Role of accounting information in understanding the behavior of financial institutions

Kleymenova, Anya (2014) Role of accounting information in understanding the behavior of financial institutions. Doctoral thesis, University of London: London Business School.


This thesis consists of five chapters. The first chapter provides an introduction and ties the three research papers together under the main theme of the role of accounting information in understanding banks' behavior and the last chapter provides a brief conclusion. In the second chapter, I study the capital market consequences of unique and unexpected mandatory disclosures of banks' liquidity and the resulting changes in banks' behavior. I employ a hand-collected sample of the disclosures of banks' borrowing from the US Federal Reserve Discount Window (DW) during the financial crisis. I find that these disclosures contain positive incremental market information as they decrease banks' cost of capital. However, I also find evidence of endogenous costs associated with more disclosure. I document that banks respond to the DW disclosures by increasing their liquidity holdings and decreasing risky assets. In line with the theoretical predictions of Goldstein and Sapra (2013), this finding indicates that, following the DW disclosures, banks try to avoid accessing the DW facility, despite its cost of capital benefits. The third chapter studies whether universal banks exhibit more risky behavior and require additional governance mechanisms compared to pure-play commercial banks. Using a unique setting of the repeal of the Glass-Steagall Act of 1933, which removed barriers to universal banking in the United States, I examine whether commercial banks that become universal exhibit more risky behavior following the deregulation and change their corporate governance mechanisms. I find no observable difference in risk characteristics between universal and pure-play commercial banks. Furthermore, CEO pay-structure and compensation do not appear to be driven by the choice of the universal banking model. The fourth chapter examines the effect of compensation regulation on the banking sector. Using the UK as the setting, this chapter tests the changes in compensation practices in the UK after the passage of the Remuneration Code and examines the related changes in banks' behavior. We find that regulated firms exhibit less risk when they make changes to compensation contracts after the implementation of regulation. We also find lower turnover among the regulated firms after the introduction of the Remuneration Code, potentially due to decreased job opportunities in the financial services sector following the financial crisis. Although some of the above changes can be perceived as benefits of regulation, an event study we conduct on the day the European Union announced a bonus cap finds negative abnormal returns. This finding is suggestive of investors perceiving at least some costs from regulating executive compensation.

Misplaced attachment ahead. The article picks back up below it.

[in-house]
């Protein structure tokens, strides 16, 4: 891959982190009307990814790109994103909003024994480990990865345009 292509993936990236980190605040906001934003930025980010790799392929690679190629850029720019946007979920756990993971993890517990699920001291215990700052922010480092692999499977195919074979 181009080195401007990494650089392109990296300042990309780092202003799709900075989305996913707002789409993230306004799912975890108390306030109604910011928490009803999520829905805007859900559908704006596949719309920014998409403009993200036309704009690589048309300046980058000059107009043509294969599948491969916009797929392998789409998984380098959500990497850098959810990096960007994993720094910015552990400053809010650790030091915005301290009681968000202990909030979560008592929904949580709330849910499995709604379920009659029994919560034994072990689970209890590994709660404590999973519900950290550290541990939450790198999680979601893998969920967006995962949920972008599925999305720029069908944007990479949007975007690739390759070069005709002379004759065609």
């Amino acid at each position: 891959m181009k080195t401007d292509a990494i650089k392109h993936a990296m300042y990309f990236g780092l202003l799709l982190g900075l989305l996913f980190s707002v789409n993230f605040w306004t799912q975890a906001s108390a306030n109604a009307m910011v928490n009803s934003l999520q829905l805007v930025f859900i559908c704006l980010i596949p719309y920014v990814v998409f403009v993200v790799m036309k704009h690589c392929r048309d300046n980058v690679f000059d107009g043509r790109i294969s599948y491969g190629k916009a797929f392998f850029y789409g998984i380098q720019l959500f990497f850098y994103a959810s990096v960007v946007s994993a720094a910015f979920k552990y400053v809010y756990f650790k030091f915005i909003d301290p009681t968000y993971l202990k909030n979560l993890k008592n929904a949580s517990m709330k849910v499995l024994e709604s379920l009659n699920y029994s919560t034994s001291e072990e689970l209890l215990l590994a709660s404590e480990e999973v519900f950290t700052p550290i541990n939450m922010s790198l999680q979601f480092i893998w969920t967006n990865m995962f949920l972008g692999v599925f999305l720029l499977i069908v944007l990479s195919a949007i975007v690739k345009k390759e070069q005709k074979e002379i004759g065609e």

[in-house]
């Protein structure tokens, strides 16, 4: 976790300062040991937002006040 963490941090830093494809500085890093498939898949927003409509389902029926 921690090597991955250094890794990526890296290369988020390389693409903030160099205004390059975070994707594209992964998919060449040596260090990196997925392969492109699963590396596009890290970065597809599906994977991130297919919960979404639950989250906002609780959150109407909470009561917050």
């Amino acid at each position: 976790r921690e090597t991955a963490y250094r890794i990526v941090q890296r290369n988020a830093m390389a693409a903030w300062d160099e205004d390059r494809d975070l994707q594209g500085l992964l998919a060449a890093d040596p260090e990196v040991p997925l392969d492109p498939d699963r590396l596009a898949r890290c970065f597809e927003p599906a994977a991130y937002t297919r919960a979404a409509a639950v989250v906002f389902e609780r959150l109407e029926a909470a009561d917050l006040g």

More Details

Item Type: Thesis (Doctoral)
Subject Areas: Accounting
Date Deposited: 10 Feb 2022 16:18
Date of first compliant deposit: 10 Feb 2022
Subjects: Banks
Disclosure of financial information
Government economic controls and regulations
Last Modified: 16 Feb 2022 11:43

Export and Share


Published Version - Text
  • Restricted to Repository staff only
  • Request a copy


View details on Dimensions' website

Downloads from LBS Research Online

View details

Actions (login required)

Edit Item Edit Item